Memories of a Town in the Sky
"L'Aquila? Where's that?"
I've heard that question countless times over the past 20 years, since I left Italy for graduate school and made my life in the United States.
I can't bring myself to tell the questioners that I'm from Rome, although that would simplify things considerably. So I explain that I come from a small town 70 miles east of the Italian capital, northeast to be precise, and no, it's not Florence. "L'Aquila" -- that's L-apostrophe -- means "the eagle," and like an eagle's nest, the city is high in the mountains. Not far from town is the tallest peak of the Apennines; if you climb it on a clear day, you can see the Tyrrhenian Sea on one side, the Adriatic gleaming on the other.
Before last week and the earthquake that devastated it, people from L'Aquila often felt that -- if only because it is the capital of the Abruzzo region -- their town deserved a bit more recognition. As if we were still living in the Middle Ages, when Boccaccio wrote about "the land of Abruzzo, where the men and women go in clogs on the mountains, and clothe the hogs with their own entrails," L'Aquila always seemed fated to remain unknown and misunderstood. Perhaps to fight this sense of being invisible, Aquilani took to showing up at concerts, political rallies and soccer games with signs that proudly proclaimed: "L'Aquila c'è," which means "L'Aquila is here," but also "L'Aquila exists." When Italy defeated France to win the 2006 World Cup in Germany, a friend spotted one of these signs among the whirling Italian flags.
Growing up, I sometimes resented the mountains that surrounded my town like a stony prison and considered its motto -- "Immota manet" ("Standing steadfast") -- a curse, as if L'Aquila alone had to keep still while the rest of the world moved forward. I left as soon as I could, but I kept going back, even after my parents died and many friends were no longer around. As Cesare Pavese wrote: "You need a village, if only for the pleasure of leaving it. A village means that you are not alone, knowing that in the people, the trees, the earth, there is something that belongs to you, waiting for you when you are not there."
L'Aquila meant knowing that I was not alone. I enjoyed going back to the golden color of the dried saffron sold all over town, the smell of Peppinella's bread, the coolness of the water from L'Aquila's many fountains. But even more, I relished the time people took to tell you about their joys and sorrows, between an aperitif and a long dinner under the summer sky. As my daughter once remarked, when you go out in L'Aquila, you run into so many friends that you never know when you'll make it back home. That's just how it had been when I was young. Things came and went, but L'Aquila remained the same. Immota manet.
For the past three summers, I have introduced my Georgetown students to L'Aquila's treasures: the Fountain of 99 Spouts, the Spanish fortress, the church of Santa Maria del Suffragio. We would stop before the tomb of Pope Celestine V in the Basilica of Santa Maria di Collemaggio, and I would tell them the story of the medieval hermit who became head of the Roman Catholic Church only to discover that freedom was worth more than power. He renounced the papacy and returned to his mountains in Abruzzo. People from L'Aquila see in him a kindred soul.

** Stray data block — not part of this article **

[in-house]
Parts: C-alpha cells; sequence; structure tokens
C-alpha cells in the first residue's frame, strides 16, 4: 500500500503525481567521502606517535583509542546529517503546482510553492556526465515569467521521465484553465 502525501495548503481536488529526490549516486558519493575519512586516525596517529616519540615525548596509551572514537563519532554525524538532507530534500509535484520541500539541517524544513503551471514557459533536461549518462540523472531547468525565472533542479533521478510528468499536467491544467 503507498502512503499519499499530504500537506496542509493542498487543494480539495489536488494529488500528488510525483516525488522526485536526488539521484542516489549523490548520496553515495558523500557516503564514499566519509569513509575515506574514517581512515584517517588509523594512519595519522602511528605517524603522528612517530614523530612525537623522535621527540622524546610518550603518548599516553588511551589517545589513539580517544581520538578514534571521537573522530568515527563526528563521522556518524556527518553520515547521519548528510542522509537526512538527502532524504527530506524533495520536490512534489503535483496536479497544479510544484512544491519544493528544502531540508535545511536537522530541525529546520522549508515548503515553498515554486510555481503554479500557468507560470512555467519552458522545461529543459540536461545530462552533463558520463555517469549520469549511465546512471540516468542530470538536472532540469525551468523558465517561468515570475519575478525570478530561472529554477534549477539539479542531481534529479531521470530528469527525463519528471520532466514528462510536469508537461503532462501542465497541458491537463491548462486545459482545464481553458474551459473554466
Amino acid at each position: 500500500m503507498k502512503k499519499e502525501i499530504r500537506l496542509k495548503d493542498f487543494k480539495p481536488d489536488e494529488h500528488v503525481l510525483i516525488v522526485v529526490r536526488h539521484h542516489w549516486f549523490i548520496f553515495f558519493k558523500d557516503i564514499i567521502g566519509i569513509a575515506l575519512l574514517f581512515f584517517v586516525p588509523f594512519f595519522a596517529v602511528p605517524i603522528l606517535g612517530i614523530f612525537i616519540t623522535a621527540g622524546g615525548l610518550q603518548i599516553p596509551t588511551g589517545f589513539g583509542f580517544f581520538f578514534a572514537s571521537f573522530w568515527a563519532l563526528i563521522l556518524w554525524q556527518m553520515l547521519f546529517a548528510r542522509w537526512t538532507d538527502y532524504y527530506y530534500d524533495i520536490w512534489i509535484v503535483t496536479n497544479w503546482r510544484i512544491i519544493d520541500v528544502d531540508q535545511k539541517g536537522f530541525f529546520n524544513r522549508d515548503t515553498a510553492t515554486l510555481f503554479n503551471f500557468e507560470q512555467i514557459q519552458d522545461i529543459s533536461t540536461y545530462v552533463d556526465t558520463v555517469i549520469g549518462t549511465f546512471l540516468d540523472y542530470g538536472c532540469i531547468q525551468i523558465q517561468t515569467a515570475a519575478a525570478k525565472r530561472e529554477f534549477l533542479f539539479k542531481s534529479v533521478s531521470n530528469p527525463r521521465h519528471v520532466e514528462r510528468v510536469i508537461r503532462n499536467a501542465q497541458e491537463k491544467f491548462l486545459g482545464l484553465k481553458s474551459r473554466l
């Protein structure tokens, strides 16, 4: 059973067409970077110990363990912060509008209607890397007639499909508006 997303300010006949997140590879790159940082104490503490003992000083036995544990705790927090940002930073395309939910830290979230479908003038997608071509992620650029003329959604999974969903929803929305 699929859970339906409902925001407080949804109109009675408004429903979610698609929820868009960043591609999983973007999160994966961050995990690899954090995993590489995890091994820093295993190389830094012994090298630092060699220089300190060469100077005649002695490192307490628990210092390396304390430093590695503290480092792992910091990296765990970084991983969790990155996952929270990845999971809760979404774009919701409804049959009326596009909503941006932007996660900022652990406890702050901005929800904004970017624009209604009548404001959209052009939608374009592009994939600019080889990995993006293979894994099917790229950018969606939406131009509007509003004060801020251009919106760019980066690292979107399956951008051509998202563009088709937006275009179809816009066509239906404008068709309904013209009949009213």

For the past few weeks, as tremors rocked L'Aquila, my friends and family became increasingly tense. Alarms punctuated the nights, as if the town were at war. I tried to keep my anxiety at bay; nothing particularly worrisome, the experts declared. Last Sunday, when I called to reserve rooms for the students I planned to take to L'Aquila this summer, I asked the caretaker of the monastery where we stay about the tremors. "Oh, you know . . . three hundred in a week! I don't even notice them anymore," he said. I hung up feeling reassured. In my mind, I saw the carefully tended garden, the Gran Sasso mountain through the limpid air. No need to worry. Immota manet.
That night, before going to sleep, I checked the news. An earthquake had just struck central Italy. The epicenter was 70 miles northeast of Rome. I got on the phone, called one number after another, the Russian poet Osip Mandelstam's cry in my ears: "Petersburg! . . . You know my telephone numbers." L'Aquila, you know my telephone numbers . . . but what if nobody answers?
It took me an hour to reach a friend. He was standing in the Piazza Duomo looking at the collapsed cupola of Santa Maria del Suffragio, weeping.
From then on, the stories I heard from friends and family merge with those of strangers: the old lady who refuses to leave the rubble of her house; the friend who ran down six flights of stairs with her shoes in her hands, terrified neighbors on each floor asking her what to do; the doctor who watched children die in his arms at the hospital. Photographs show a ghost town, dust and debris on the streets we had walked, the bar where we used to meet, the gelateria that had just come out with a new flavor. Time has come to a halt; through the holes in the walls you can see laundry hanging, a coffeemaker ready for the morning.
And now that L'Aquila is no longer what it used to be, everybody knows where it is: right in the center of Italy, halfway between the two coasts. How could you possibly miss it? Now that nature has shown, once again, the futility of all human pronouncements -- "L'Aquila c'è," "Immota manet" -- L'Aquila soars in the memory of those who knew it, impervious to time. A town in the sky, a dimension of the spirit.
Laura Benedetti is a professor of Italian at Georgetown University.